Cars.comparison: Off-to-College Cars

A new school year is upon us, and kids across the country are making the trek to college. In that spirit, we spent hours driving and scrutinizing three subcompact hatchbacks that would be at home on any campus, including Ford's all-new Fiesta. Find out which one is the editors' choice.

= Category winner
The Contenders
2011 Ford Fiesta SES2010 Honda Fit Sport2010 Scion xD
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Base MSRP

$17,120

$16,410

$14,900

Price as tested

$19,840

$19,860

$17,563

Campus appeal

The Fiesta's low-slung shape and sleek lines prove that hatchbacks can look great with the right design. One editor found the chrome accents in the front bumper a little over the top, but it's pretty appealing overall.

The Fit isn't so much bad looking as it is dorky looking. Its tall, functional shape lacks the Fiesta's athleticism. At least it maintains its predecessor's slender lines — no freshman 15 here.

Looking something like a cross between a car and an armored truck, the stocky xD is distinctive in a good way. You immediately know it's a Scion.

Gas mileage (mpg city/highway, observed over 267-mile test loop)

29/38, 35.2

Despite its highest EPA rating, our Fiesta SES achieved a middling 35.2 mpg over a daylong loop at various speeds. A more aerodynamic Super Fuel Economy Package, optional on the Fiesta SE, bumps EPA ratings to 29/40 mpg.

27/33, 33.5
The Fit outperformed its EPA highway rating in our test loop, but the observed 33.5 mpg falls short of the others. Non-Sport Fits with the automatic offer greater efficiency with a 28/35 mpg rating.

27/33, 35.9
Despite its four-speed automatic and middling EPA ratings, the xD returned the highest mileage in our test loop — nearly 3 mpg better than its EPA highway rating. Not too shabby.

Room for friends

The Fiesta is the only one in this comparison with a height-adjustable driver's seat, a nice feature to have. However, the cramped rear seats reflect the Fiesta's diminutive size. Only your real friends may be willing to put up with it.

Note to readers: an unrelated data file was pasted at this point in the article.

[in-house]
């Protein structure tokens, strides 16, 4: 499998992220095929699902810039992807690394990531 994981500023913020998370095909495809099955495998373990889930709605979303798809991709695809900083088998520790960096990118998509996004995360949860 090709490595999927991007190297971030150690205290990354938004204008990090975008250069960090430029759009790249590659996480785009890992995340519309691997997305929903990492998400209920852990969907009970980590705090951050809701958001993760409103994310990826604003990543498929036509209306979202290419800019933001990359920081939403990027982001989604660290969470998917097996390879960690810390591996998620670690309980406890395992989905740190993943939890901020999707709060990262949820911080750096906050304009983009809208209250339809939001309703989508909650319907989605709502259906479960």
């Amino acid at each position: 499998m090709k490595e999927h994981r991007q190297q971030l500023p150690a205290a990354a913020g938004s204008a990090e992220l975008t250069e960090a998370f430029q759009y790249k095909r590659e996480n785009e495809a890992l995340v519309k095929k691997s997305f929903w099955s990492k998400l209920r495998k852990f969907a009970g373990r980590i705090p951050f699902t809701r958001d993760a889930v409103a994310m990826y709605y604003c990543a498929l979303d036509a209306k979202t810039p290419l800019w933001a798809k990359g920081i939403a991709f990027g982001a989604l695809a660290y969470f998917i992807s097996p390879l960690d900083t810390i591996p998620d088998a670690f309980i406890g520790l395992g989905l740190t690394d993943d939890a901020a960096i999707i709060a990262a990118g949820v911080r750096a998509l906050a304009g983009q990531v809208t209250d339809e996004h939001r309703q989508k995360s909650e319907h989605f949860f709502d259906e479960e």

The Fit's cabin is the roomiest in front and back, with good front-seat travel and tons of headroom. The backseat sits relatively high off the floor for improved comfort, and the backrests recline. This is the one you'd want for a spring break road trip with your crew.

The xD's chairlike driving position isn't the most comfortable, partly because taller drivers' arms stretch forward to reach the steering wheel, which doesn't telescope. The backseat isn't as roomy as the Fit's, and the seat cushion is lower, which lessens comfort.

Space for stuff

The opening to the Fiesta's cargo area is comparatively small, and the liftover is nearly hip high, but it does offer 15.4 cubic feet of cargo room behind the rear seats and 26 with them folded. With the seats down, however, there's a big ledge in the cargo floor. The liftgate opens high and out of the way.

We're amazed by the Fit's cargo versatility. There's 57.3 cubic feet of cargo room with the backseat folded and 20.6 with it up, which helps the Fit soundly trounce the others. A huge cargo opening and low liftover height make loading up for the trip to campus easier. Plus, the backseat cushions can flip up to create a space for tall and narrow cargo.

The xD's cargo area isn't as deep as the Fiesta's, and at 10.5 cubic feet it's the smallest of these three hatchbacks when the backseat is up. When the seats are folded, it's ahead of the Fiesta with 35.7 cubic feet, but the cavernous Fit still blows it away.

Quality, audio systems
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The Fiesta's stylish cabin feels the highest-rent here, but it lacks a center armrest, which you'll miss come the long drive home for Thanksgiving. The Euro-inspired audio system takes some getting used to, but even then it's not particularly user-friendly. The iPod interface isn't any better.